Matty Alou: 1938-2011

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Sad news: Matty Alou has died. He was 72. No cause of death was given. An overdose of being a really awesome and underrated contact hitter is being investigated.

Alou, as most folks know, was part of what — with a nod to the DiMaggios — was arguably the most successful trio of brothers in baseball history. The Alous had more hits, actually, for what that’s worth.  In 1966 Matty won the batting title and his brother Felipe came in second. NL pitchers of the 1960s probably had Alou nightmares on a regular basis.

In 1969 he led the NL in at bats, hits and doubles, but Alou’s best season may have actually been 1968. He didn’t win the batting crown or lead the league in anything that year, but he posted an OPS+ of 130 and hit .332 in the worst overall offensive season since the dead ball era.  A lot of guys were amazing that year without anyone really knowing it due to the extreme pitcher-friendly context.

Adios Matty. Hopefully your passing inspires some people who don’t know much about the very good players of the 1960s to read up.

The Orioles seem pretty serious about moving Manny Machado

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LAKE BUENA VISTA, Fla. — Orioles third baseman Manny Machado will become a free agent after the 2018 season and there has been no suggestion that the O’s and their young star have worked on a contract extension, strongly suggesting that Machado will test the open market next offseason.

While the Orioles have not said much about keeping him or trading him, yesterday considerable chatter filtered out here at the Winter Meetings suggests that they are serious about trading him now in order to get more than a draft pick in return when he eventually leaves Baltimore.

Jon Heyman reported yesterday that the Cardinals were a possible landing spot, and others have speculated that, at the moment, they’re the frontrunners for his services. Buster Olney, in a development that would make people go insane, I suspect, that the Yankees have expressed interest. It seems highly unlikely, though, that the Orioles would trade Machado within the division. Even if they did, they’d likely expect a premium from the Yankees that they would be unwilling to pay, especially given that they could easily wait Machado out until he was a free agent next year and give up nothing but cash for him. A couple of days ago we noted that the Phillies had expressed interest and the Orioles were doing their due diligence with respect to their farm system.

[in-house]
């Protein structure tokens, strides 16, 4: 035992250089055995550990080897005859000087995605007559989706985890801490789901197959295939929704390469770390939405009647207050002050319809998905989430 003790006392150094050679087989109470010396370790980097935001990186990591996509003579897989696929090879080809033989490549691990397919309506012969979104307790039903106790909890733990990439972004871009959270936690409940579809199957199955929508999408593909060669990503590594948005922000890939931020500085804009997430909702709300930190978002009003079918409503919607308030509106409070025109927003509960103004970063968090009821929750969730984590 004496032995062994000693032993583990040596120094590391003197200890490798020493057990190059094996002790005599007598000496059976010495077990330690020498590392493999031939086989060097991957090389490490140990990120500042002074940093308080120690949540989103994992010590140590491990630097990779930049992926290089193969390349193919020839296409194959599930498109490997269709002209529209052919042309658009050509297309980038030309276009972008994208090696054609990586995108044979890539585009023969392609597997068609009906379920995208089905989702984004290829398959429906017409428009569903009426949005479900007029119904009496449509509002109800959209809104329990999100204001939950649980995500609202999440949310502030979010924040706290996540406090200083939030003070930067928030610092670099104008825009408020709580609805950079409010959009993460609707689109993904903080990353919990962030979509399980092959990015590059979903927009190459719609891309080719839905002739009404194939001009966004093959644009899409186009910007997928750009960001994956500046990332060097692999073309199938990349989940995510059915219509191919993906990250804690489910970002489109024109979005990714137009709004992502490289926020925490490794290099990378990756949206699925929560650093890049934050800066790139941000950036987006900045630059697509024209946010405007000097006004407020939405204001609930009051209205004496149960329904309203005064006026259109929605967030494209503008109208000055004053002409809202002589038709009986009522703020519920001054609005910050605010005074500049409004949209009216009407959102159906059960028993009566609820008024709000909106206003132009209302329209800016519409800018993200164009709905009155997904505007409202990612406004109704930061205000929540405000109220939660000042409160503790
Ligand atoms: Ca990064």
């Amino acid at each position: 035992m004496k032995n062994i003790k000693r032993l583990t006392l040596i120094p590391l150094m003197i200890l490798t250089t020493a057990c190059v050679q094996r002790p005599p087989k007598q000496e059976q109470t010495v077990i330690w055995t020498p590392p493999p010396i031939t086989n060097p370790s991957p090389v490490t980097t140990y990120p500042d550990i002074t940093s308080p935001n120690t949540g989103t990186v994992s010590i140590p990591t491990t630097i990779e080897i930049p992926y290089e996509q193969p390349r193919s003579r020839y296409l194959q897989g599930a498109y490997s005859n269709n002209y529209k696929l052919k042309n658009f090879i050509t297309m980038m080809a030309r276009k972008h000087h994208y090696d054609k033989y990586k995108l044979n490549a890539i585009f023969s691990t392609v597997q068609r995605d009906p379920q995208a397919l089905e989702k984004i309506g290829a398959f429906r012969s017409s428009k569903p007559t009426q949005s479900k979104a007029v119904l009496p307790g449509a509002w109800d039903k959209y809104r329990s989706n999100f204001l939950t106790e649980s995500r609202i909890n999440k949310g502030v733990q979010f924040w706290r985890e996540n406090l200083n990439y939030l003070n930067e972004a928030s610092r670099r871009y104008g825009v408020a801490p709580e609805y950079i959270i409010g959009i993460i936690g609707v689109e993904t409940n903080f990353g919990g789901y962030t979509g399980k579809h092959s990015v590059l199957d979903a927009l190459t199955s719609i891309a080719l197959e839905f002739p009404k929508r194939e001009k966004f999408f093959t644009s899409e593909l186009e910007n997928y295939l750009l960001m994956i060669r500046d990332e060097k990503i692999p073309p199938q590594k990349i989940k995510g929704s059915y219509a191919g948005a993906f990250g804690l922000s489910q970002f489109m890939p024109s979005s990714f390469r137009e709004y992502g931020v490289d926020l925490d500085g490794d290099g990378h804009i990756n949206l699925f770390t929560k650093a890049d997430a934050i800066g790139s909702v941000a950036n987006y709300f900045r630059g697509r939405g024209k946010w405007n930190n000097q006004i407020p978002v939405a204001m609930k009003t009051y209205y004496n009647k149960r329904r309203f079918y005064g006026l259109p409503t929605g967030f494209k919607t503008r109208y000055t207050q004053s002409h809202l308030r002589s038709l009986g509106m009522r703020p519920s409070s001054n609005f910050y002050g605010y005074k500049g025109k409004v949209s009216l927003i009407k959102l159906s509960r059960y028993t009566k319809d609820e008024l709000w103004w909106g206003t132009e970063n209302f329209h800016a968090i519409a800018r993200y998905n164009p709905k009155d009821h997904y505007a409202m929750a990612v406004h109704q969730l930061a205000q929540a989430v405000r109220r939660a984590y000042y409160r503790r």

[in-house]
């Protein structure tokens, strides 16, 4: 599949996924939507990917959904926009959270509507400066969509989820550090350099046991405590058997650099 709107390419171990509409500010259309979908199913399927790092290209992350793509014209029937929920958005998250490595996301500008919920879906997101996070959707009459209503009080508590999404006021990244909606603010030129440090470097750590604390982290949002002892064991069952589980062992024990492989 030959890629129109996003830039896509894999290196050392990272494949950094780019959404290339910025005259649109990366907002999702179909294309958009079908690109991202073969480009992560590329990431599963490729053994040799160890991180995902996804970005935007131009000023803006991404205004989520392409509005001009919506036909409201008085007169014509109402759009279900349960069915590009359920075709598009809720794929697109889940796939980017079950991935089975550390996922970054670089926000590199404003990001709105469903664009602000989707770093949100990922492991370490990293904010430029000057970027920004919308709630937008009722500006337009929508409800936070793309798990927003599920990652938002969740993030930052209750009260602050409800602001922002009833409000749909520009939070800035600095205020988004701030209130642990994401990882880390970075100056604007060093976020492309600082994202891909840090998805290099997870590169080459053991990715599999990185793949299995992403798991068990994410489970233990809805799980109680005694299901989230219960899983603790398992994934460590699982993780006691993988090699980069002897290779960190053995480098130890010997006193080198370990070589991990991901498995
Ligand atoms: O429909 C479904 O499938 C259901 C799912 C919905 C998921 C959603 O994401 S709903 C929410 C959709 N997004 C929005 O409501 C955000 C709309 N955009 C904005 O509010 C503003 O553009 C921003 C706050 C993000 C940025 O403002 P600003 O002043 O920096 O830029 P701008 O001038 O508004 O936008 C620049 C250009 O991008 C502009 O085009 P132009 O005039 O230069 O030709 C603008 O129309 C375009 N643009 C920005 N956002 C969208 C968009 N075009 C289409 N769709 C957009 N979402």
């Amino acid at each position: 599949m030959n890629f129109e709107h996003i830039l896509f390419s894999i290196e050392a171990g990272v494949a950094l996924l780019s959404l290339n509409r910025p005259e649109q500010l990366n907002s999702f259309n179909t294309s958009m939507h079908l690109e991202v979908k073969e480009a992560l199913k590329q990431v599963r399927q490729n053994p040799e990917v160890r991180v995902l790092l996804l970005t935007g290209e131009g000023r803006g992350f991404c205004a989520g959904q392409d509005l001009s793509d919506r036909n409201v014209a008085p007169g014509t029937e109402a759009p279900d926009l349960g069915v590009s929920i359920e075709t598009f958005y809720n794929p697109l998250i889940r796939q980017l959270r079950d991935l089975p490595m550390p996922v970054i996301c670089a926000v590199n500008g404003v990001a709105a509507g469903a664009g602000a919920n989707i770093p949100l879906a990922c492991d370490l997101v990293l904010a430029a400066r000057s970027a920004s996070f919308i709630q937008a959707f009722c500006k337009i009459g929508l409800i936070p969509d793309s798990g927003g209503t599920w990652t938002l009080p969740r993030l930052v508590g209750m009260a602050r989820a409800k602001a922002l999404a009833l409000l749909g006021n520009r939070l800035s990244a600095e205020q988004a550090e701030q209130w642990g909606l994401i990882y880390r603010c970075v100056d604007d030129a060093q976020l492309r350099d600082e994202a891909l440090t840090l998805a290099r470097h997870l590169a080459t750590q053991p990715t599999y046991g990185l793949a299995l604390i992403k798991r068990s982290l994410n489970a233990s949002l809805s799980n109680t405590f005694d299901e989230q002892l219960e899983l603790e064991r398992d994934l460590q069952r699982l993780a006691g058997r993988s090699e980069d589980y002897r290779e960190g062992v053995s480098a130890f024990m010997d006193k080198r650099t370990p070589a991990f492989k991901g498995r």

As far as the possible parameters of a deal, Ken Rosenthal reported that the O’s hope to acquire at least two controllable young starters in return. That’s a high price for a one-year Machado rental, but it makes sense for the Orioles to ask it. For Machado’s part, he reportedly wants to return to his original position, shortstop. He does not have no-trade protection, of course, so that may be a wish that is not fulfilled.

Machado had a down 2017, hitting .259/.310/.471, but still hit 33 homers and drove in 95 runs. In the two years prior, however, he posted OPSs of .876 and .861, and he’s still just 25. All of which is to say that the price for a team to acquire him will be high, even if he’s entering his walk year.